Michigan in Sweet 16 again as Brooks puts away Vols late

INDIANAPOLIS -- — Eli Brooks returned for one final college season with the goal of helping Michigan reach the Final Four.

Defying expectations, the Wolverines are halfway there.

Brooks scored seven of his 23 points in the final 3½ minutes and the 11th-seeded Wolverines booked the most surprising of their five straight Sweet 16 appearances, beating third-seeded Tennessee 78-68 on Saturday in the second round of the NCAA Tournament.

“I’m just trying to live in the moment right now and cherish the time we have with the people in my life right now at Michigan and enjoy the process of going through this tournament again and having that chance of getting our last goal,” said Brooks, a fifth-year senior.

Michigan's five straight trips to the regional semifinals is the second-longest streak in the nation behind Gonzaga's. The Bulldogs beat Memphis on Sunday night to make their seventh consecutive Sweet 16.

It wasn't clear late in the season whether the Wolverines would be in the tournament, much less have a chance for a deep run.

Hardly a conventional Cinderella given its resources and pedigree, Michigan (19-14) has the worst record of any team left in the field and did the bare minimum to secure an at-large berth. The Wolverines hadn't won two straight games since mid-February.

Still, coach Juwan Howard’s squad has plenty of talent and elevated its play down the stretch against the Southeastern Conference champion Vols, who led by six points with 8 1/2 minutes left before going cold. Howard himself had to learn some lessons about composure when he was suspended for five games late in the season for hitting a Wisconsin assistant during a postgame handshake line.

Next up for the Wolverines is either second-seeded Villanova or longtime rival Ohio State, the No. 7 seed, on Thursday in the South Region semifinals at San Antonio, Texas.

“Making it to the Sweet 16 is, as literal as it is, sweet because nobody believed in us,” said sophomore big man Hunter Dickinson, who led Michigan with 27 points and 11 rebounds. “Everybody thought we shouldn’t be in the tournament and now people that were hating on us are going home and about to watch us next week.”

Brooks broke Tennessee's heart with his late, looping, improvised hook shot.

“He’s everything when it comes to being a Michigan man, what he’s done on the floor, what he’s done off the floor, with his development, growing as a man, being able to adjust to different cultures,” Howard said. “It’s going to be tough to replace a guy like that. He’s irreplaceable.”

Kennedy Chandler had 19 points and Josiah-Jordan James had 13 for Tennessee (27-8), which had a seven-game winning streak snapped. Two days after shooting a school tourney record 60% from the field, the Vols shot 41.8% and came up short again in the postseason. Tennessee lost to Oregon State in the first round last year, also at Gainbridge Fieldhouse.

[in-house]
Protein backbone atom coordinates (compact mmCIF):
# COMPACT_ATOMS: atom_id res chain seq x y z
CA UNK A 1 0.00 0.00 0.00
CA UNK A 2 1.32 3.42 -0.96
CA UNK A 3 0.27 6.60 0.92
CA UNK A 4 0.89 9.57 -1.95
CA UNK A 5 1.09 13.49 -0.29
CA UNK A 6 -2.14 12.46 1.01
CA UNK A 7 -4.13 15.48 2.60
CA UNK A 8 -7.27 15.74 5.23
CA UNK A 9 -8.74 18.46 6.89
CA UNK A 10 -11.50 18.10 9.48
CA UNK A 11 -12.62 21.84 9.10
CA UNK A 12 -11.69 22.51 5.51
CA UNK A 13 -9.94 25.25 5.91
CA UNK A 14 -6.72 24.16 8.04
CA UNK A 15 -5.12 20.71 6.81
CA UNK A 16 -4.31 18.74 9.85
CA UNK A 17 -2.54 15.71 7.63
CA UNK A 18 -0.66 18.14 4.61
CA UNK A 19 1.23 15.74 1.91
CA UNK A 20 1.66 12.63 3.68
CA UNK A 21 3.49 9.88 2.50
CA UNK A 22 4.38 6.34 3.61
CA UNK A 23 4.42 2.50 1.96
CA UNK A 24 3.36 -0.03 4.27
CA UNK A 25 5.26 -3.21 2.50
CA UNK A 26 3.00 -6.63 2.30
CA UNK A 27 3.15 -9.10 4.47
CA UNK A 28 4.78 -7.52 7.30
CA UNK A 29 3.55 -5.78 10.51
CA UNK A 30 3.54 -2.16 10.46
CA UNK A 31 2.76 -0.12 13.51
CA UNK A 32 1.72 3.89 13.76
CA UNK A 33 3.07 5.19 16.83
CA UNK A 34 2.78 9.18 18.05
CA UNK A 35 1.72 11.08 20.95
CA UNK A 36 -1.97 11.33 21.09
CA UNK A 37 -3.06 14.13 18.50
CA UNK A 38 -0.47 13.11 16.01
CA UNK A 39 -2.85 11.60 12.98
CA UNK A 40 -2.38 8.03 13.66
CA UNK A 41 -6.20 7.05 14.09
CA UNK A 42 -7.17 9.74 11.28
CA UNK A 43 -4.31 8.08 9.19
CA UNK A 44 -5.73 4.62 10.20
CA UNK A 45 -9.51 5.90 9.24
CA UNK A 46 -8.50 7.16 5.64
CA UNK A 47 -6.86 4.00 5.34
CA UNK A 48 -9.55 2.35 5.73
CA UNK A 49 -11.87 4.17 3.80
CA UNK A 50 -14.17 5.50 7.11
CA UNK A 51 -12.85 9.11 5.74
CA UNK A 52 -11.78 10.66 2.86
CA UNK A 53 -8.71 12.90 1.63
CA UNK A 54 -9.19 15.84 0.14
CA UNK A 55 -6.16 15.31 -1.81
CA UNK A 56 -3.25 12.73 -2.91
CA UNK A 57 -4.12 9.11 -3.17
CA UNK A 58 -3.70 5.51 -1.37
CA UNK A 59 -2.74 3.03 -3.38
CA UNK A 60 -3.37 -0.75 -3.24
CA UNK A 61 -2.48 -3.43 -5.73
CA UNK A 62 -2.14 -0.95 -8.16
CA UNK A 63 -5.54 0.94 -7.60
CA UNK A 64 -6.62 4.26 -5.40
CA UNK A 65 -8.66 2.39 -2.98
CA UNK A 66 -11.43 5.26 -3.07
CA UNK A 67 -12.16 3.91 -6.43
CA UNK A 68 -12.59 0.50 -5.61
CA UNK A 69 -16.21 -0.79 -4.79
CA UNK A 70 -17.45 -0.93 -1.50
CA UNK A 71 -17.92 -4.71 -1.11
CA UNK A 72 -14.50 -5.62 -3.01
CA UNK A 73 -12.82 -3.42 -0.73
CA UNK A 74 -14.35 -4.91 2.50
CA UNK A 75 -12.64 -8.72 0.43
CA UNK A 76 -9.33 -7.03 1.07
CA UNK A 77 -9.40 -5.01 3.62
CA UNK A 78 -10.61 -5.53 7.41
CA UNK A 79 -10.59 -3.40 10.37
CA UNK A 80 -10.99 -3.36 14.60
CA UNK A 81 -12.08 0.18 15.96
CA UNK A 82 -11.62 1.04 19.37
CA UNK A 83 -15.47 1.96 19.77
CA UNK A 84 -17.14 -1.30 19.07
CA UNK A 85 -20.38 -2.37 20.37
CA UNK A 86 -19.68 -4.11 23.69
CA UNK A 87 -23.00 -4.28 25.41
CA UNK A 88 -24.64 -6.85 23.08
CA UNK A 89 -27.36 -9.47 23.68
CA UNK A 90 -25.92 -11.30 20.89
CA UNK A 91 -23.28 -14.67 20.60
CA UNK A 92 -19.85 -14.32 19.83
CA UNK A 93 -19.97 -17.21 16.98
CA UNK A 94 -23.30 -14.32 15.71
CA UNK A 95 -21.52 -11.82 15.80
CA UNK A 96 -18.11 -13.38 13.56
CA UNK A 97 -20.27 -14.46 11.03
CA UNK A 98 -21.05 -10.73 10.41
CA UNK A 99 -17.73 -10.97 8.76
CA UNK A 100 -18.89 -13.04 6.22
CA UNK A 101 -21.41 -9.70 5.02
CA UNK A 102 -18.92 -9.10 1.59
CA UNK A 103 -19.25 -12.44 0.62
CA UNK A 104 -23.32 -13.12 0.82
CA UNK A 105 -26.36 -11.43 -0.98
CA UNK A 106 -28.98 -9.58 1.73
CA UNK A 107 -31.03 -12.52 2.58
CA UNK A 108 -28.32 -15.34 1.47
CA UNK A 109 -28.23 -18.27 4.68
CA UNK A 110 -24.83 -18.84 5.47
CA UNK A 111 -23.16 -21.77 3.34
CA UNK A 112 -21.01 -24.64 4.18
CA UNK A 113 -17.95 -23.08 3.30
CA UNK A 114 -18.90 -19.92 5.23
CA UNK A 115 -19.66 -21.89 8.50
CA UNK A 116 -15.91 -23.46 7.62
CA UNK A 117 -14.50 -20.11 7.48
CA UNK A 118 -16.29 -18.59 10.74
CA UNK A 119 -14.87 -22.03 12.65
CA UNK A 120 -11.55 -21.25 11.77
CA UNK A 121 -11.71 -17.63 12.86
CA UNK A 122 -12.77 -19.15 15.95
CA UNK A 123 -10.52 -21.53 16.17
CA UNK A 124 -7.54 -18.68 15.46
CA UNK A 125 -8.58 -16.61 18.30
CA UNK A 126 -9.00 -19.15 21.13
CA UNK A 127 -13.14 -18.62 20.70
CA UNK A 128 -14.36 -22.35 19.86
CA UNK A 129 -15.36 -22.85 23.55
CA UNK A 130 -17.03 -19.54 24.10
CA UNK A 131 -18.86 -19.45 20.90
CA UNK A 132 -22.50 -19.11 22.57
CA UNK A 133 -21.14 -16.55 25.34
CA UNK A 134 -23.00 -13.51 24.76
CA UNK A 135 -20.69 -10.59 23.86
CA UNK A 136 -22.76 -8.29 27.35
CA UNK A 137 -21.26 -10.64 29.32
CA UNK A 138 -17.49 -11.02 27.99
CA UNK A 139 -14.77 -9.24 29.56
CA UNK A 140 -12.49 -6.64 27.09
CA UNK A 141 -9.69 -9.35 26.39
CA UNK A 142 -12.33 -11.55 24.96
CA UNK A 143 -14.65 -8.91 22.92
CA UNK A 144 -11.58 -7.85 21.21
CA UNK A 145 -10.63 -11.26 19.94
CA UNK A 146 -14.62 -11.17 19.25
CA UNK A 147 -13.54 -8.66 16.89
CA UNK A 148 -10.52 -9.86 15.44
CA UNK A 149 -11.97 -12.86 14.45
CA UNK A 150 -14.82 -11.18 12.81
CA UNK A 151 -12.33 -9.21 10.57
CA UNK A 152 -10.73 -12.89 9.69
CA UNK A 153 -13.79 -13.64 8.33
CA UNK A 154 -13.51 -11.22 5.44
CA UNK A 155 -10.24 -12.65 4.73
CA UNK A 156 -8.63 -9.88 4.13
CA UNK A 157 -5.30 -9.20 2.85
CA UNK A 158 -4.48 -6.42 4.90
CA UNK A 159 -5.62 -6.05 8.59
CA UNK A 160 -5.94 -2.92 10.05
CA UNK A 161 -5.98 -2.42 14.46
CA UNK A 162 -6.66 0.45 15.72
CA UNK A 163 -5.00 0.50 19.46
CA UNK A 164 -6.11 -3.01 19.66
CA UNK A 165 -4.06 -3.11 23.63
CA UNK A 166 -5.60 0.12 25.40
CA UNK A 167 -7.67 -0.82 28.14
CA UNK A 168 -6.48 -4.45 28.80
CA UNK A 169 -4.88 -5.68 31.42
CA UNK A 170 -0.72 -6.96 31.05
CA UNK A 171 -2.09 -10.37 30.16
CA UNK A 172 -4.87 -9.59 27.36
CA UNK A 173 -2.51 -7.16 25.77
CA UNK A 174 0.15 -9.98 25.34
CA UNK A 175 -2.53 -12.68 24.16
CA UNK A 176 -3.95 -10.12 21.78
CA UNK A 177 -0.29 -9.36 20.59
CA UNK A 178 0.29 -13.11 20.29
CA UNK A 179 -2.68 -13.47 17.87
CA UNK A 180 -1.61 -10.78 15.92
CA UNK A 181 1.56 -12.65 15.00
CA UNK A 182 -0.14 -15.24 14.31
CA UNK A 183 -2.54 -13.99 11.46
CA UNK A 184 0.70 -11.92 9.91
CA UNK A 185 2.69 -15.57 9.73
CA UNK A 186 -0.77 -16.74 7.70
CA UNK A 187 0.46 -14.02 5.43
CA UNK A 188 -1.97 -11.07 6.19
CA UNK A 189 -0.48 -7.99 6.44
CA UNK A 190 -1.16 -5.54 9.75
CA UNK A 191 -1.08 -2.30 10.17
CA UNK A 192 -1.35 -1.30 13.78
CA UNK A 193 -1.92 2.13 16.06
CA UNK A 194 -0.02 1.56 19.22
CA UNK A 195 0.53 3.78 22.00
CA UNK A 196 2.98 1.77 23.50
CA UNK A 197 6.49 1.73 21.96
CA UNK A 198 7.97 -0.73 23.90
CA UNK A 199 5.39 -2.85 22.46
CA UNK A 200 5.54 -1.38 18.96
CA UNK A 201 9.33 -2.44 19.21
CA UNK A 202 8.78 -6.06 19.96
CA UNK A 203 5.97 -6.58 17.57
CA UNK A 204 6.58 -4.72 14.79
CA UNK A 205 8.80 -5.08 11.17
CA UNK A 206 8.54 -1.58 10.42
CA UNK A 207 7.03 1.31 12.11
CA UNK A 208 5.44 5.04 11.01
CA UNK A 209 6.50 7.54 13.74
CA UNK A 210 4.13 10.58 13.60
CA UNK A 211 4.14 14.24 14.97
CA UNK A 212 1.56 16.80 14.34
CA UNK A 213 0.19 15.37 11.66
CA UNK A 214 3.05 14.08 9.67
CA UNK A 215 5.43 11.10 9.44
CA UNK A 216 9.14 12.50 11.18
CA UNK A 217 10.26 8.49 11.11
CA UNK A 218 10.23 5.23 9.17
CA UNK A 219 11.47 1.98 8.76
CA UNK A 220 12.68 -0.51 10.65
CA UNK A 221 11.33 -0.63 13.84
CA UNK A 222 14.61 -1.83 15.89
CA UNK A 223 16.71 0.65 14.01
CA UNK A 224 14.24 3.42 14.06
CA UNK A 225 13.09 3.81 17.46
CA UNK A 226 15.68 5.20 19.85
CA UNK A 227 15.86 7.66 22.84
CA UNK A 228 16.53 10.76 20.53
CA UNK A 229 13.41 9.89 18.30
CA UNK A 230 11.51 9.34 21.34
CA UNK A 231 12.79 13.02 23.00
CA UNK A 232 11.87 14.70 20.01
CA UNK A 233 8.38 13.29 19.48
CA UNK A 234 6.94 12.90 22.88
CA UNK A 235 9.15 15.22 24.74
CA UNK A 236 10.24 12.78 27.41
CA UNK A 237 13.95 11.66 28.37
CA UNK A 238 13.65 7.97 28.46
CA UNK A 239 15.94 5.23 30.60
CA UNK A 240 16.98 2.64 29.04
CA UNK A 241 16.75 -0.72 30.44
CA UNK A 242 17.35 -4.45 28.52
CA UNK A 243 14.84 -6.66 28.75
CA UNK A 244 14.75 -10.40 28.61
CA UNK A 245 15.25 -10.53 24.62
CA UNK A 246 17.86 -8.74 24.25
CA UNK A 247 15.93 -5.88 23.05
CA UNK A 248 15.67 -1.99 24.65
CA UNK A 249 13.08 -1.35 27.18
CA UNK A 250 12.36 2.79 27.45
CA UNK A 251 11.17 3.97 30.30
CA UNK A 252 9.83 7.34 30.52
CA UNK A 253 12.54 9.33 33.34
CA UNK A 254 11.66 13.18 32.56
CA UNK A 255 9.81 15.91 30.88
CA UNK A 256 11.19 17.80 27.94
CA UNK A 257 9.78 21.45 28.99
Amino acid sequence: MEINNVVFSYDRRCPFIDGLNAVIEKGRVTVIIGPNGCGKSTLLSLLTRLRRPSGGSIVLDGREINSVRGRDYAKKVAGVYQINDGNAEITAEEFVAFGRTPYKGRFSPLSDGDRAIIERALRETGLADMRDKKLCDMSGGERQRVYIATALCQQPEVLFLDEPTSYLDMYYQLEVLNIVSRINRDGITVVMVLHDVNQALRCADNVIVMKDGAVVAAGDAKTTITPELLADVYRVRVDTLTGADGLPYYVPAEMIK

This year, the arena was filled to the rafters with an orange hue and Vols fans repeatedly belted out the lyrics to “Rocky Top” during timeouts — a stark contrast from 2021 when attendance was limited to about 25% of capacity because of COVID-19 restrictions. The energy made a difference.

“We had bigger expectations, but credit to Michigan — they played better basketball for 40 minutes,” James said. “It definitely hurts. It’s not a good feeling being up here right now on the losing end.”

Michigan controlled most of the first half until the Vols used a late 13-4 run to take a 37-32 halftime lead. Tennessee played with the lead for most of the second half until Michigan went on a 14-5 run.

The Wolverines twice tied the score on tip-ins from Terrance Williams II. And then Brooks swung the game.

His three-point play with 3:21 to go made it 65-62. Chandler’s jumper cut the deficit to 66-64, but James missed a 3-pointer and Brooks answered with his old-school hook before Michigan closed it out at the free-throw line.


Michigan: The Wolverines played better than their seeding in Indianapolis, beating Colorado State with a backup point guard before topping the SEC champs. Now, Howard has his team thinking about adding a national championship banner to Crisler Arena.

Tennessee: Coach Rick Barnes’ team appeared to be peaking before the tournament, which will make this loss difficult to accept.


Michigan starting point guard DeVante' Jones, who missed Thursday's first-round game, returned Saturday only to depart again after a collision with teammate Moussa Diabate.


Michigan: Brooks had five assists and Dickinson had four. Dickinson also drew eight fouls. ... Diabate finished with 13 points and six rebounds. ... Jones played 11 1/2 minutes. ... Michigan had 15 turnovers, compared with seven for Tennessee.

Tennessee: Chandler had nine assists and four rebounds. ... Uros Plavisc scored nine points and grabbed nine rebounds. ... Tennessee was 2 of 18 on 3-pointers and was outscored 13-7 on second-chance points.


“It’s very frustrating. Whether you lose on the first day, the second day, like we did today, or you lose in the semifinals, it’s the same feeling,” Barnes said. “I’ve been frustrated a lot in my career, but I’m also very thankful that I’ve been able to be here.”


Michigan will try to win its third game in a row for the first time since late January.